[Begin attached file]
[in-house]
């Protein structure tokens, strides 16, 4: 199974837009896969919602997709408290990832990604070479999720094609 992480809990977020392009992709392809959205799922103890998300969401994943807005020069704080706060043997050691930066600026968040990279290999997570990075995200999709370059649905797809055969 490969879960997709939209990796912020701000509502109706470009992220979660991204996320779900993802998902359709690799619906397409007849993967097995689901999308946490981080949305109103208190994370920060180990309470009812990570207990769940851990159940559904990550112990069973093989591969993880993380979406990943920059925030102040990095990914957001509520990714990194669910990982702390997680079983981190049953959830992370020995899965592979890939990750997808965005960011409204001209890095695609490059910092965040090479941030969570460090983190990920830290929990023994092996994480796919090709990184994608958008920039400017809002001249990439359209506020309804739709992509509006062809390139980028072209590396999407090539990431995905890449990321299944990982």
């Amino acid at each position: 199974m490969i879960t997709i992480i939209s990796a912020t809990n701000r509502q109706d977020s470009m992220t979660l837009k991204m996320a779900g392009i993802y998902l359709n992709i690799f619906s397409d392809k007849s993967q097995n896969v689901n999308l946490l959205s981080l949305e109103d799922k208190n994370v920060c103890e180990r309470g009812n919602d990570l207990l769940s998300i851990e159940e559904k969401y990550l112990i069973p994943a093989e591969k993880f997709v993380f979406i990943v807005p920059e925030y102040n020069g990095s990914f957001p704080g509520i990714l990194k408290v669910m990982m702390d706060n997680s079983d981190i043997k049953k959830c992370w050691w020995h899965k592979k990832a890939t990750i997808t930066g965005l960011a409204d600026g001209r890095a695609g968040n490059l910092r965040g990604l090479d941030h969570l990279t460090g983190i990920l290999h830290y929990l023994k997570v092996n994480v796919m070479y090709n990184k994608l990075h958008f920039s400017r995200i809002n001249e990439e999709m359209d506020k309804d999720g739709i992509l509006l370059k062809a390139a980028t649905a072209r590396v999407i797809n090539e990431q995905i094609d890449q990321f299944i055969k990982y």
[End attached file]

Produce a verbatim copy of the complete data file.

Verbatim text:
[in-house]
């Protein structure tokens, strides 16, 4: 199974837009896969919602997709408290990832990604070479999720094609 992480809990977020392009992709392809959205799922103890998300969401994943807005020069704080706060043997050691930066600026968040990279290999997570990075995200999709370059649905797809055969 490969879960997709939209990796912020701000509502109706470009992220979660991204996320779900993802998902359709690799619906397409007849993967097995689901999308946490981080949305109103208190994370920060180990309470009812990570207990769940851990159940559904990550112990069973093989591969993880993380979406990943920059925030102040990095990914957001509520990714990194669910990982702390997680079983981190049953959830992370020995899965592979890939990750997808965005960011409204001209890095695609490059910092965040090479941030969570460090983190990920830290929990023994092996994480796919090709990184994608958008920039400017809002001249990439359209506020309804739709992509509006062809390139980028072209590396999407090539990431995905890449990321299944990982």
């Amino acid at each position: 199974m490969i879960t997709i992480i939209s990796a912020t809990n701000r509502q109706d977020s470009m992220t979660l837009k991204m996320a779900g392009i993802y998902l359709n992709i690799f619906s397409d392809k007849s993967q097995n896969v689901n999308l946490l959205s981080l949305e109103d799922k208190n994370v920060c103890e180990r309470g009812n919602d990570l207990l769940s998300i851990e159940e559904k969401y990550l112990i069973p994943a093989e591969k993880f997709v993380f979406i990943v807005p920059e925030y102040n020069g990095s990914f957001p704080g509520i990714l990194k408290v669910m990982m702390d706060n997680s079983d981190i043997k049953k959830c992370w050691w020995h899965k592979k990832a890939t990750i997808t930066g965005l960011a409204d600026g001209r890095a695609g968040n490059l910092r965040g990604l090479d941030h969570l990279t460090g983190i990920l290999h830290y929990l023994k997570v092996n994480v796919m070479y090709n990184k994608l990075h958008f920039s400017r995200i809002n001249e990439e999709m359209d506020k309804d999720g739709i992509l509006l370059k062809a390139a980028t649905a072209r590396v999407i797809n090539e990431q995905i094609d890449q990321f299944i055969k990982y």